As well as being the proud owners of one of Liverpool’s most ferocious whirls of sonic attacks, psych rockers HOLY THURSDAY are a welcome return to the band-as-gang mentality. From the collective swells of dovetailing four-piece vocals to the faultlessly choreographed stabs of interweaving, winding guitars, they’re as tight as they come.
It’s not just onstage, however, that Holy Thursday are their own, cohesive unit. Self-produced from their own studio, the group are more close-knit than most, and in interview they speak in collective resolution. “We don’t want to be someone’s project; we want to be our own project. We’ve had people who’ve expressed an interest in [producing us],” says keyboardist Ollie. “Not any major names or anything. I think you’ve got to get us, what we’re trying to do.”
“It’s probably a bad thing to say,” lead producer Ollie continues, “that [at first] I was ready to record other people, that’s what I always wanted to do, but now I just want to record us more than anything. I know there’s some stuff there that needs to come out. I’ve done a few bits for mates and covers bands that want to show off to wedding people, but mostly it’s been our own stuff. Loads of things; stuff that will never see the light of day.”
“It’s an advantage and a disadvantage,” continues Ollie, “because of course you can record loads of stuff but it can make you way more critical of what you’ve actually recorded. Whereas loads of bands would go out and play stuff live first and see how it went down, we’d just be trying to get the sounds.” “We know what we want it to sound like…” his bandmate Callum adds. “It’s a sound in our heads. We want to be able to capture what we hear in our heads, and between the four of us we can do that sufficiently without someone else coming in.” All this affirms the sense that this group, more than most, feel like a staunch, individualist unit. It begs the question of just how long the group have known each other to instil such understanding.
Inquiries duly made, the group respond with an unusually edgy laugh – “quite a while”, says guitarist Barney. “Three of us are brothers…” says Callum, while the fourth is their cousin. “We tend to play that one down a bit…” adds one of his siblings. “We just haven’t talked about it yet,” Callum explains of the revelation. “You’re the first person we’ve told about this, but we didn’t want it to take away from what we were initially doing. Now we’ve found a bit of a grounding with ourselves we’re happy to talk about it.”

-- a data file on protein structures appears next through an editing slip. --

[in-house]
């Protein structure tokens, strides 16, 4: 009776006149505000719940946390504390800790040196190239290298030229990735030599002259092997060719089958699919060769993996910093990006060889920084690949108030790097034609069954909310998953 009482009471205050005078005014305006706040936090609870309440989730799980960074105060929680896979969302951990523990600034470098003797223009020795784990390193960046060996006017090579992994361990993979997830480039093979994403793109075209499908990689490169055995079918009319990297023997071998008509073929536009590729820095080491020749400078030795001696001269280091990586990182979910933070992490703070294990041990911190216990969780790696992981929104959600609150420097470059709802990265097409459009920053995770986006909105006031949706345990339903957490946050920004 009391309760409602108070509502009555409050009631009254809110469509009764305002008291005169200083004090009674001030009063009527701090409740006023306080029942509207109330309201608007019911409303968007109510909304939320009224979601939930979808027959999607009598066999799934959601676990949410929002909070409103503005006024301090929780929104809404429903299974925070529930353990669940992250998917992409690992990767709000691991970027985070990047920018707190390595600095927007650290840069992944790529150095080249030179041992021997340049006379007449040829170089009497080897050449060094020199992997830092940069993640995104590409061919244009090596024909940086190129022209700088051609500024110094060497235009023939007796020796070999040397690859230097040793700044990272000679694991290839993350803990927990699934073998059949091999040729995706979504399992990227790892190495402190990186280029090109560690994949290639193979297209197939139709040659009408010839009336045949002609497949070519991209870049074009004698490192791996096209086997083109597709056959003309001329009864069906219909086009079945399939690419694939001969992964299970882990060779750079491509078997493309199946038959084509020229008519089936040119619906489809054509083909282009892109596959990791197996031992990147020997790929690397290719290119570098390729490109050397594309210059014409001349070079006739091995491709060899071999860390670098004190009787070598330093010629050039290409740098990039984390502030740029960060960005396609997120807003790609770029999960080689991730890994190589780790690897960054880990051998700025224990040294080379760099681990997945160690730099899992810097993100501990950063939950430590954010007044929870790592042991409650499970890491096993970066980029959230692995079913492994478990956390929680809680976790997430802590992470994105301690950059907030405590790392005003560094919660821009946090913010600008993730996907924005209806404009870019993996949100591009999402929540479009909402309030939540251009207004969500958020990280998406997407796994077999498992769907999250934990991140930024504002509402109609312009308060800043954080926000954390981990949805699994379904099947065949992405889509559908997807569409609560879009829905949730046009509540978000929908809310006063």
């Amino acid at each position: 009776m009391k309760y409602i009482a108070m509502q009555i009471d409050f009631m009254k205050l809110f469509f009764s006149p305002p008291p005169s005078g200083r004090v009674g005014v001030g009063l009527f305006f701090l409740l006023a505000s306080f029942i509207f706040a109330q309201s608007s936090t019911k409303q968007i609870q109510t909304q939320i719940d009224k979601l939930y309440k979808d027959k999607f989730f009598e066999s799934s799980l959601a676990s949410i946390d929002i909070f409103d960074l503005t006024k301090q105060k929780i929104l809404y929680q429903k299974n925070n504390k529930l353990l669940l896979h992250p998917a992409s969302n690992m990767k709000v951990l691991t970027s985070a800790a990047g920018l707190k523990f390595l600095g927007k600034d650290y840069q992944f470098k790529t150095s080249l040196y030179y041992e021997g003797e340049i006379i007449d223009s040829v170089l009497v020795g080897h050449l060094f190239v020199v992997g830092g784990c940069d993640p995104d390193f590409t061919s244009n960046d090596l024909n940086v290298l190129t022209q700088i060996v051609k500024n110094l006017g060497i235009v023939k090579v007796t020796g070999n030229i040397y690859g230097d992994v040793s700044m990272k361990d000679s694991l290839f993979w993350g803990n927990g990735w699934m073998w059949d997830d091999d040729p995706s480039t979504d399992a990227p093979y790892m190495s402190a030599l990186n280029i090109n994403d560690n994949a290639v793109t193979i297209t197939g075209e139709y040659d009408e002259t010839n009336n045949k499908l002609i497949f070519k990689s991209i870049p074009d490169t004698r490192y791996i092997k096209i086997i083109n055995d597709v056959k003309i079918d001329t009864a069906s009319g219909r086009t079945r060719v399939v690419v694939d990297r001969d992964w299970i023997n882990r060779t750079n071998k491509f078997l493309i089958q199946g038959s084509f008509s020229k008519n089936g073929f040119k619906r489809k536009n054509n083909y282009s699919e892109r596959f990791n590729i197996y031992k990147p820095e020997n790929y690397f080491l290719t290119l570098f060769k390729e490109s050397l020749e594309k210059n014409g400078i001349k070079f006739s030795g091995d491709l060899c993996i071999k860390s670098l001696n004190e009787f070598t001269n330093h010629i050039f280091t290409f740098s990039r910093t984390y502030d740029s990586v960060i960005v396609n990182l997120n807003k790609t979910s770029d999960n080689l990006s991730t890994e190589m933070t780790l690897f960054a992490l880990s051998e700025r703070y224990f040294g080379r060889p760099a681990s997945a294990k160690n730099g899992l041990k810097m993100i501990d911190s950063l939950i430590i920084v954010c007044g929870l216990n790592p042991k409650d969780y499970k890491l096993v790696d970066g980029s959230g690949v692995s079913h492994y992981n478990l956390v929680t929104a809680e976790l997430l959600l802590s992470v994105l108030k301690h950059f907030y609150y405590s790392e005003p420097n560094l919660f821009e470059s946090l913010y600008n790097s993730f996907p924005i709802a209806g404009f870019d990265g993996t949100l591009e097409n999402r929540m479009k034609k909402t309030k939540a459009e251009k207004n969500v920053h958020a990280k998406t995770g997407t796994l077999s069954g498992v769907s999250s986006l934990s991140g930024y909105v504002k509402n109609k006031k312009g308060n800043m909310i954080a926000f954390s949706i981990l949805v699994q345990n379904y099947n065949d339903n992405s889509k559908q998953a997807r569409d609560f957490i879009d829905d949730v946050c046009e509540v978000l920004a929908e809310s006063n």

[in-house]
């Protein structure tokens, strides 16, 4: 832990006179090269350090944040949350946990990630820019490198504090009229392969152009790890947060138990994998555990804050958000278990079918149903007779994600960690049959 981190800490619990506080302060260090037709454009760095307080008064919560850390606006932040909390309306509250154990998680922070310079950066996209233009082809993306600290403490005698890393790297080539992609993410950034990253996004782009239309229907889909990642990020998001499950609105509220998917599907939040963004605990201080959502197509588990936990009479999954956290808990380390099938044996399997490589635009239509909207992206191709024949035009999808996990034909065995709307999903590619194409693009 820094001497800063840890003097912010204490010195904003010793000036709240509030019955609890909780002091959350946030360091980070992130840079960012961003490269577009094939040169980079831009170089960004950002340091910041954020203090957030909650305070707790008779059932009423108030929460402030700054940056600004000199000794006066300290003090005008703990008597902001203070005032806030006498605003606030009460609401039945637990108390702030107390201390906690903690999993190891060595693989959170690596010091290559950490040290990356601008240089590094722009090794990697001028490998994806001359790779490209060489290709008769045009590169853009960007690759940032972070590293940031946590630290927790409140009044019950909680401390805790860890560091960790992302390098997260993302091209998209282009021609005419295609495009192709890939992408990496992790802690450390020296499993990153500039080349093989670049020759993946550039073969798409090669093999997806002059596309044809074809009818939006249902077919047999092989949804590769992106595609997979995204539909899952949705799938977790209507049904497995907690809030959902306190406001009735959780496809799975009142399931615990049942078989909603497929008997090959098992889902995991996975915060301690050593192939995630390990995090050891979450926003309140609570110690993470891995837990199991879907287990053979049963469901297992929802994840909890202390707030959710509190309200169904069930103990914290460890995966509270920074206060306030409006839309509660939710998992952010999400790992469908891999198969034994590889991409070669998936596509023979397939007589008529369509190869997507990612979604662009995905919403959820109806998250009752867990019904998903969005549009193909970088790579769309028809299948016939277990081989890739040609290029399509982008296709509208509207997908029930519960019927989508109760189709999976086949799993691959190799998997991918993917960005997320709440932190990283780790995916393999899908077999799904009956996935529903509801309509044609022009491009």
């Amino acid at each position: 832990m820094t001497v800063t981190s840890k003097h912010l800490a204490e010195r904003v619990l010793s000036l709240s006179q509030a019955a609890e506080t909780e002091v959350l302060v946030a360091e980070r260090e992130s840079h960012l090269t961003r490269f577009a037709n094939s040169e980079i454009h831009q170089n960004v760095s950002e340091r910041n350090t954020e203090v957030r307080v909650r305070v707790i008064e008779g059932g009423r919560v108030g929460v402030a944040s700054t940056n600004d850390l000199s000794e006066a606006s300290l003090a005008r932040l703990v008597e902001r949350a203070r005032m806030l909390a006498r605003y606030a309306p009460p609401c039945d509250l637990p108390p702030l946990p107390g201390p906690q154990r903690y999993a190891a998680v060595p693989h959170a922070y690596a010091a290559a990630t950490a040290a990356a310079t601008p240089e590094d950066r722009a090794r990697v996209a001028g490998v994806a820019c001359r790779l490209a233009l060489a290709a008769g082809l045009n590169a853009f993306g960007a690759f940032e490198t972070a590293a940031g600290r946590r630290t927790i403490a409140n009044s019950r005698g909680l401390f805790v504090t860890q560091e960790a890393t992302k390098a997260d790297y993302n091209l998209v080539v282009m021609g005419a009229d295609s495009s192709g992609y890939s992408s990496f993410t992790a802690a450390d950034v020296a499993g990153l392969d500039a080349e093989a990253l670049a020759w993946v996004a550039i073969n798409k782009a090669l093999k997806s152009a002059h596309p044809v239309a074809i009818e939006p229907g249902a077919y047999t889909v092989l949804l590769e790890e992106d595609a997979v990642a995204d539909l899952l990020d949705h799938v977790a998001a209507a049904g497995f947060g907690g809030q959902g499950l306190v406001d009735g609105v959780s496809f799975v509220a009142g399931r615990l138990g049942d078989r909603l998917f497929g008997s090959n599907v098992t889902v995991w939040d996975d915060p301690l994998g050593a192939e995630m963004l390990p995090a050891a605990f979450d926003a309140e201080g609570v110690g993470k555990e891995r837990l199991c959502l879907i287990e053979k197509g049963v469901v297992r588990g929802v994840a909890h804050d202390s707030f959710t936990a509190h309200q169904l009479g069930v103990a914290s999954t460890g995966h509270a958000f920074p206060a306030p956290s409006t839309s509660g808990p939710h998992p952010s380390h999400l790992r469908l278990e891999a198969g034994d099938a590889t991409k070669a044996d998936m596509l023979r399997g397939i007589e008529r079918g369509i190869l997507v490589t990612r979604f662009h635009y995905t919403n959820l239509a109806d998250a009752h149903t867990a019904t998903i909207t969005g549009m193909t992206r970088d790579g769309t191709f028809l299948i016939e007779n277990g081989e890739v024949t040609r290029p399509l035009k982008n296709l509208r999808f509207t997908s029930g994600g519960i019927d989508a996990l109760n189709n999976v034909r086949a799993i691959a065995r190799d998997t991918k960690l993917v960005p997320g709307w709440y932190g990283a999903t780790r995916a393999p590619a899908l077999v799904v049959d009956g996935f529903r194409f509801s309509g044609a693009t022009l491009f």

Growing up, it was mutual immersion in the music of their parents, the prog rock of Supertramp, the pop of Neil Diamond and Motown and the usual suspects (The Beatles, The Beach Boys et al), alongside the Britpop of their youth that sowed the seeds of musical kinship, though they diversified in approach. “[Our taste] is so varied,” says Barney, “and I think that’s why it took so long for Holy Thursday to really come together.” Indeed, though the four had joined in part under different guises for various musical projects, it was only at the dawn of 2014 that the group as we know them now began to coalesce.
“We sat down and thought about what we actually wanted to last January,” remembers Liam, “and by about July we had a good idea of what we actually wanted to do. We went through loads of different ideas. I think the idea was to sit in a room for a while and figure out what we actually wanted to do first.” “We all write,” adds Callum, “and we all brought ideas to the studio, and we had such a variety of stuff that eventually things just started sitting in the same way, and we found Hurricane was the first track that we all agreed on. Everything else followed on from there. It was the marker.” Original sessions were born out of their long-acquired love for the aesthetics of the old-school, the group quick to enthuse on their favoured timbres in equal part. “A lot of garagey sounds, the kind of sounds The Sonics get… punchy bass sounds, fat drums.”